Haunschild R, Bornmann L, Marx W. Climate change research in view of bibliometrics. PLoS One 2016; 11(7): e0160393.
Liu B, Fan Y, Xue B, Wang T, Chao Q. Feature extraction and classification of climate change risks: A bibliometric analysis. Environ Monit Assess 2022; 194(7): 495.
Nti IK, Adekoya AF, Weyori BA, Keyeremeh F. A bibliometric analysis of technology in sustainable healthcare: Emerging trends and future directions. Decis Anal J 2023; 8: 100292.
Moher D, Liberati A, Tetzlaff J, Altman DG. Preferred reporting items for systematic reviews and meta-analyses: The PRISMA statement. PLoS Med 2009; 6(7): e1000097.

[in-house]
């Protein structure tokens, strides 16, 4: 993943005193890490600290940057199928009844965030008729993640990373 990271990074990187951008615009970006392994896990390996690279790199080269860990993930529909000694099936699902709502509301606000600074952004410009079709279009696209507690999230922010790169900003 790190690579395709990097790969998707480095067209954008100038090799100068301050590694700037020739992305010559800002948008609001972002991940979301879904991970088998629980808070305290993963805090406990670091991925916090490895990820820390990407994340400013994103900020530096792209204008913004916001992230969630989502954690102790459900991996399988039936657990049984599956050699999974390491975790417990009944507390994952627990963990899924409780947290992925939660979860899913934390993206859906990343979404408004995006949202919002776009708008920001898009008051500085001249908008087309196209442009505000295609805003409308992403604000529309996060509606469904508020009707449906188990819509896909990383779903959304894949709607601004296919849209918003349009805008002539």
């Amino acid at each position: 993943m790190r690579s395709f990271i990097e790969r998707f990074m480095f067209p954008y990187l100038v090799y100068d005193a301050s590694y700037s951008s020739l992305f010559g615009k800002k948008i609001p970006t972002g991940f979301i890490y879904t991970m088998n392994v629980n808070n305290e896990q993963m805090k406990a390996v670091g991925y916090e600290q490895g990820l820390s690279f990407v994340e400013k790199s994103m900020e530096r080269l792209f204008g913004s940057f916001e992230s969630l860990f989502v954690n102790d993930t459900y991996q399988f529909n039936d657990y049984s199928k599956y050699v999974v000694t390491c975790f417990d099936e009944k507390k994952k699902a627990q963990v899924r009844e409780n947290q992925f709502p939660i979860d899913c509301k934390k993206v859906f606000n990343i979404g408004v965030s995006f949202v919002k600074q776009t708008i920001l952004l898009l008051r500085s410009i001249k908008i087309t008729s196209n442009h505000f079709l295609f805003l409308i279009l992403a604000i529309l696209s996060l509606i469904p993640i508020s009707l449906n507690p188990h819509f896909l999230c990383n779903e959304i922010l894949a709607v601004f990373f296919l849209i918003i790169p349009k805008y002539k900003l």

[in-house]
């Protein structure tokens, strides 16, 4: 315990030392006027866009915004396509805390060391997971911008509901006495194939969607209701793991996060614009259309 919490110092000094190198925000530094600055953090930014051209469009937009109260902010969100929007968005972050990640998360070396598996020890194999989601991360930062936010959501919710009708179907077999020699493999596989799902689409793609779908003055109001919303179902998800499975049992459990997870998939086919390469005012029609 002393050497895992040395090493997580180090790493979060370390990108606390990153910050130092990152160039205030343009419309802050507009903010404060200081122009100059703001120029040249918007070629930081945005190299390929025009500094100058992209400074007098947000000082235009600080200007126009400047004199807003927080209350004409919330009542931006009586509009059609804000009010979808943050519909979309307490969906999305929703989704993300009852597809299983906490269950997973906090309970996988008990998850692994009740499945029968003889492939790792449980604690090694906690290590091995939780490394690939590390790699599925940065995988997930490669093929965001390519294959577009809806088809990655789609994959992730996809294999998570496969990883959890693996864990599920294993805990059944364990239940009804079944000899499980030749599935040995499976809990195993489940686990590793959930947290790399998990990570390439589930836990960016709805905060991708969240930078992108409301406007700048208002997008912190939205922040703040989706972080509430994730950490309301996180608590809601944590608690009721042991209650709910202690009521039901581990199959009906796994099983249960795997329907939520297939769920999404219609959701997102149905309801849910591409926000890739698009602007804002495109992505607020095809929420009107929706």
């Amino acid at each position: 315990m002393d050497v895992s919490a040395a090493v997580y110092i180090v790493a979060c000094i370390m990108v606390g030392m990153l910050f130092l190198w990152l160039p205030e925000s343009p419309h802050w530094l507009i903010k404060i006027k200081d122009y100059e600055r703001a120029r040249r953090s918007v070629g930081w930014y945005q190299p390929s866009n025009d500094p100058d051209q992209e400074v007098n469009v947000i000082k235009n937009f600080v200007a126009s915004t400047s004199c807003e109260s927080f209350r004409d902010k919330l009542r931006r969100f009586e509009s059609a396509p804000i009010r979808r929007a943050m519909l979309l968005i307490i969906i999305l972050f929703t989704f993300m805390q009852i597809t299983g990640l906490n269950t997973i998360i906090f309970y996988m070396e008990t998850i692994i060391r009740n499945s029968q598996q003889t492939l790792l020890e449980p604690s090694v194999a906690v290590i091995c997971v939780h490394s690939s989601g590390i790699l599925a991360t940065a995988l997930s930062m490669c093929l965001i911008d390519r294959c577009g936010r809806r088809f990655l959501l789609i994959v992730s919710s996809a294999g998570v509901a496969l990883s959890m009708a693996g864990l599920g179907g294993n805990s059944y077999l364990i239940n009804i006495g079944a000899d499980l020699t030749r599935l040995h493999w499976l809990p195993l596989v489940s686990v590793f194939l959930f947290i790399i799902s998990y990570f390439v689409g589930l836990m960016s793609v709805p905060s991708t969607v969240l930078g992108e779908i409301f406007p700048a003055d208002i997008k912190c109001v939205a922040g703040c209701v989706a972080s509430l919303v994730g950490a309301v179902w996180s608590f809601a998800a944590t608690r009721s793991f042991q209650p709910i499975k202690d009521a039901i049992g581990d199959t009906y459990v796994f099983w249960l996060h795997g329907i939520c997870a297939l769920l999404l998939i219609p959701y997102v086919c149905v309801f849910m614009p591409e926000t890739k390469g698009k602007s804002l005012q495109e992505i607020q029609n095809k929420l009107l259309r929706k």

Witt K, van Dorn R, Fazel S. Risk factors for violence in psychosis: Systematic review and meta-regression analysis of 110 studies. PLoS One 2013; 8(2): e55942.
Waring JJ, Bishop S. Lean healthcare: Rhetoric, ritual and resistance. Soc Sci Med 2010; 71(7): 1332-40.
Chen S, Xu Z, Wang X, Škare M. A bibliometric analysis of natural disasters and business management in tourism. J Bus Econ Manag 2022; 23(2): 305-26.
Brundtland GH. Our common future - Call for action. Environ Conserv 1987; 14(4): 291-4.
Nagariya R, Kumar D, Kumar I. Sustainability evaluation of service supply chains: A case study of an Indian hospital. Int J Prod Perform Manag 2022; 71(7): 2865-92.
de Oliveira UR, Muniz MA, Anaia LA, Rocha HM. Medication supply chain risk management for a brazilian home care provider: A business sustainability study. Clean Logist Supply Chain 2022; 3: 100018.
Bravo AMS, Carvalho JCD. Challenging times to pharmaceutical supply chains towards sustainability: A case study application. Int J Procure Managa 2015; 8(1/2): 126-40.